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Part II: Roots and Wings

Good parents give their children roots and wings. Roots to know where home is, wings to fly away and exercise what’s been taught them. — Jonas Salk

Last week we ran part one of an interview with Dr. Carl Pickhardt about allowing our adult children to lead independent lives.  Dr. Pickhardt asserts that to adapt to their changing roles parents need to make attitude adjustments of  “tolerance, reversal, and demotion.”  Why is that so hard?  Why is it so difficult  to accept that our adult children may want to their own lives, not the scenario we plotted out?  

Many young adults have a much difference perspective on life than their parents at the same age: They take longer to start careers, they marry later, they have fewer children and at a later age, or maybe even no children.  Why do so many parents struggle with accepting these differences?

Parents believe the false equation that parent equals child.  They think that how well or poorly a child does in life equals how good or bad the parenting was. It’s hard for parents to accept that an adult child makes independent choices that don’t fulfill some of the parent’s expectations or dreams, particularly if the parent sacrificed and saved to fund that dream.

So junior becomes a professional surfer instead of a scholar.  That stings when parents get together with friends and start the “how are the kids doing?” discussion.

There’s a lot of competitive parenting that goes on in our culture. “How are the kids doing?” is performance question and parents feel that reflects on them.  The most important thing between a parent and adult child is that the bond of love grows and strengthens over time.  That has nothing to do with how the child is performing.  It has to do with power of that relationship, and the joy that comes from it.

Isn’t there also a sense from parents that if they gave the child “everything”—a good education, endless lessons, tutors, summer camps, vacations—that the least the child could do is become a neurosurgeon? 

You never make an investment without an expectation of a return. Many parents self sacrificed to provide their children with all the ingredients for success and now they expect a return on their investment. And they want one that reflects well on their parenting. Sometimes, especially with one child, it’s called vanity parenting.

If a parent can adapt and accept, the next step is reversal.  When children were growing up their lives centered on us. Now we have to reverse roles and to fit into their lives, and on their terms?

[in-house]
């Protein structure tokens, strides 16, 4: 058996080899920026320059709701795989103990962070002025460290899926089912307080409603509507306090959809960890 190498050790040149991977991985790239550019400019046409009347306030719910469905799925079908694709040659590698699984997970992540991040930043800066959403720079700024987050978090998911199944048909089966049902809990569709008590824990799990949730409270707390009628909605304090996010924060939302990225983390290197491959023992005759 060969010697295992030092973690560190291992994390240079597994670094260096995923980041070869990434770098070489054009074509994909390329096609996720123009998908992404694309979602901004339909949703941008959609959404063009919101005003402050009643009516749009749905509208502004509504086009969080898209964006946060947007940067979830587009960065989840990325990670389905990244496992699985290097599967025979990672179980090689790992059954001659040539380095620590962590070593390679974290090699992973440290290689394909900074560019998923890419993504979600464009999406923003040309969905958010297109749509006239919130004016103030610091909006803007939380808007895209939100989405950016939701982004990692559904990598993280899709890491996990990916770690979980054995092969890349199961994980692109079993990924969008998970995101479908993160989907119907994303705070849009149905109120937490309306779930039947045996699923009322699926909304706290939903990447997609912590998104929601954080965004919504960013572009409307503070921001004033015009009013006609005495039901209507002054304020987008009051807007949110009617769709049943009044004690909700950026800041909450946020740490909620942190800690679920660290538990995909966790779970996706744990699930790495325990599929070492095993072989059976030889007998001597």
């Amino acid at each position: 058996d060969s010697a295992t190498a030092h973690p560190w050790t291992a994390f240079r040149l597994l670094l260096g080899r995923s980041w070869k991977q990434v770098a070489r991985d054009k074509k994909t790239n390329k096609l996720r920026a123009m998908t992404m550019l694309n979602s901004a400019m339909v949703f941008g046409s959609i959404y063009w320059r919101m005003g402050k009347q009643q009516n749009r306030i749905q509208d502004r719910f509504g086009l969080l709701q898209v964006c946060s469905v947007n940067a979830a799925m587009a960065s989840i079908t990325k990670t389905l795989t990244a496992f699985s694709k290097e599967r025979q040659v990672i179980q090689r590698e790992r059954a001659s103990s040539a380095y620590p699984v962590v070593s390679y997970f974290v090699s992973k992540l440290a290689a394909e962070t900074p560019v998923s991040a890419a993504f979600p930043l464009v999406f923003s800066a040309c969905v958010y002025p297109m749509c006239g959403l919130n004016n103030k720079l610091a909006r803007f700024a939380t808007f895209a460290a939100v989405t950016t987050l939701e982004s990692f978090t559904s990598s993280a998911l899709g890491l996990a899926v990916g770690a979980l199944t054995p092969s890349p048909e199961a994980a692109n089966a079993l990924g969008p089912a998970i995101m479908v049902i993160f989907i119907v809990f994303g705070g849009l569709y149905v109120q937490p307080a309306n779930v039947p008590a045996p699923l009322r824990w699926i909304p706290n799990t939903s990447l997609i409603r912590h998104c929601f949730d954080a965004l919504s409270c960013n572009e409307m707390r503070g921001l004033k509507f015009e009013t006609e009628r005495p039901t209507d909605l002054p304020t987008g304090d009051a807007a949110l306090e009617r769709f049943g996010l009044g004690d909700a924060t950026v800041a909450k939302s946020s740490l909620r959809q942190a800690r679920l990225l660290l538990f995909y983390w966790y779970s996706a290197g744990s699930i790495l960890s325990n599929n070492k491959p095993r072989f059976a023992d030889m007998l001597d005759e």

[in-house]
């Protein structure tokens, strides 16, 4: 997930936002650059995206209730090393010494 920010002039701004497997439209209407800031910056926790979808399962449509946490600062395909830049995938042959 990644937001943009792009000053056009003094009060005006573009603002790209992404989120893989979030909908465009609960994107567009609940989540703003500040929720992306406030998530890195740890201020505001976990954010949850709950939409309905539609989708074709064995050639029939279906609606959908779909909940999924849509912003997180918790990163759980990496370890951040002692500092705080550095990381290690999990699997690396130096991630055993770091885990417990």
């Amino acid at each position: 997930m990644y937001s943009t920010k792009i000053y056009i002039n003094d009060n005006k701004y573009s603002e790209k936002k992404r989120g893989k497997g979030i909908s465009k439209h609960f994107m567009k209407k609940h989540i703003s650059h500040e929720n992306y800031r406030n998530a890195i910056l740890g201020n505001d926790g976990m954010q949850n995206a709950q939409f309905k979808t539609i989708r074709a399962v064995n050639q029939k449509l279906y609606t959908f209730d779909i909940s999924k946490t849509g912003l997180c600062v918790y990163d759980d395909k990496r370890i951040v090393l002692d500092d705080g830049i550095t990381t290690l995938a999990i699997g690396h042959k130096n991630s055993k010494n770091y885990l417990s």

Our task as parents is to understand what they believe is important in their lives and to respect their agenda for what needs to happen in their lives.  Initially this can be easy if an adult child has successfully launched, and you enjoy spending time together, maybe even taking trips. You are finally reaping the rewards of all the hard work and then lo and behold the child takes off into other attachments.

So now child goes from one family to three: yours, her own and her partner’s family?

The adult child’s time is fractured into three different loyalties and suddenly parents are not as getting same amount of access and attention.  When the adult child and partner become parents, you become less important than this new child. Less important doesn’t mean less loved, only less of a priority.

So that’s the demotion too. How do your suggest parents adjust and accept that?

Realize that it’s no longer a matter of your adult child focusing on you and your world.  You really become a follower of their life. You have to take the initiative to stay connected with them, to express authentic interest in their lives, and to be involved with them in a way that doesn’t mean showing up on their door step everyday.

Let’s go back to that primal response you write about.  That’s a key way to stay involved and connected?

That primal response is huge.  That “watch me” never goes away as the adult child wants to be celebrated by their parents.  A parent who doesn’t do that denies a primal need. The denial saddens the adult child that the parent is not willing to be part of their life on their terms.

You mentioned that the German poet Rainer Maria Rilke beautifully expressed  the ideas we talked about. The quote?

“Once the realization is accepted that even between the closest human beings infinite distances continue, a wonderful living side by side can grow, if they succeed in loving the distance between them which makes it possible for each to see the other whole against the sky.”

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